In many legal systems, there are both state and federal, or national, courts. Some legal systems also have local courts that usually handle civil issues where a limited amount of money is in controversy or less serious criminal offenses. In a federal republic, such as the United States or the United Mexican States, the legal systems afford parties the right to local trials, state trials, and federal trials. As a rule, state trials consist of prosecutions for state laws and most civil actions where the parties are both residents of the state.
Whether a case is filed in a local, state, or federal court is determined by which court has jurisdiction over the parties or the subject matter. Within the United States, criminal law cases are generally filed in a county court if the defendant allegedly committed a state crime. Although the court system is divided into counties for jurisdictional purposes, the state itself is still the party prosecuting the case. As a result, state trials for criminal cases are held in the county court where the crime took place in most cases.
Minor criminal infractions, such as traffic infractions, may be held in a smaller, township, or small claims court. More serious crimes that are considered a violation of United States federal law will be filed and tried in a federal court. In some cases, both the state and the federal government have concurrent jurisdiction which can result in a case being tried at either the state or federal level, or in both courts.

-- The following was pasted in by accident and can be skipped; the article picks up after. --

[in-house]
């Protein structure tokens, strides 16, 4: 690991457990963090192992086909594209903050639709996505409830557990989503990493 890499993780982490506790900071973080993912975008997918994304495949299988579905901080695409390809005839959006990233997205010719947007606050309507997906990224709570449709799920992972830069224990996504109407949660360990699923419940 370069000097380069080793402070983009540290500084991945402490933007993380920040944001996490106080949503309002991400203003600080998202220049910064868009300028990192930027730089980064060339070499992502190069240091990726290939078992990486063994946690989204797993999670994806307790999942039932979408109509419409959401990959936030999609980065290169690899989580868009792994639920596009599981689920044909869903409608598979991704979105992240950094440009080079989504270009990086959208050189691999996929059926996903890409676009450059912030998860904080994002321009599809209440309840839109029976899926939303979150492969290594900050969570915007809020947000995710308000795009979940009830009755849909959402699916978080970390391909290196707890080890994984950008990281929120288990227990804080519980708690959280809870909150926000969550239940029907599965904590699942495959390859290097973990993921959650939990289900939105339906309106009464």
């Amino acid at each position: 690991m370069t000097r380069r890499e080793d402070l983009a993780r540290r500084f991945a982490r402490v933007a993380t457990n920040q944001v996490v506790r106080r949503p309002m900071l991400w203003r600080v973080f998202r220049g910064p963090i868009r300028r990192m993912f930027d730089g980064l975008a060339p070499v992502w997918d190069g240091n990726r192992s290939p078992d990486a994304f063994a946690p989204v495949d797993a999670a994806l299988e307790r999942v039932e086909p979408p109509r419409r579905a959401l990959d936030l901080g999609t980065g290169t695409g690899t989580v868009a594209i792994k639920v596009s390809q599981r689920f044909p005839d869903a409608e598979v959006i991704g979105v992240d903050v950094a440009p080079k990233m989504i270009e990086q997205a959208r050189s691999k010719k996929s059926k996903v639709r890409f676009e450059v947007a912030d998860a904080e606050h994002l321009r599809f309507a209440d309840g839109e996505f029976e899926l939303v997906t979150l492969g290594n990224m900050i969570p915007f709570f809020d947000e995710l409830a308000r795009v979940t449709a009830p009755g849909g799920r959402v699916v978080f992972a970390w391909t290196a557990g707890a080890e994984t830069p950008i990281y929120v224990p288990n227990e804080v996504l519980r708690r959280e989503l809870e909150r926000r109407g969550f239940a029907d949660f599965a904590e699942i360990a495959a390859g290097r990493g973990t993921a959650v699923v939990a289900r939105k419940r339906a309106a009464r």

Civil lawsuits may also result in local trials, state trials, or federal trials. Which court system has jurisdiction over a civil matter is often more complicated than a criminal matter. Many court systems have township or small claims courts that handle a limited amount of civil legal disputes. As a rule, local courts such as these only handle monetary disputes where the amount in controversy is under a certain dollar amount.
Civil state trials can be based on a wide range of subjects, including divorce, contract disputes, and personal injury cases, among others. Generally, state courts only have jurisdiction when the parties to the case are residents of the state or the subject matter of the lawsuit arose in the state, although there are a number of exceptions to those rules. Federal civil court cases must usually have a diversity of citizenship element and/or the amount in controversy must exceed a certain dollar amount.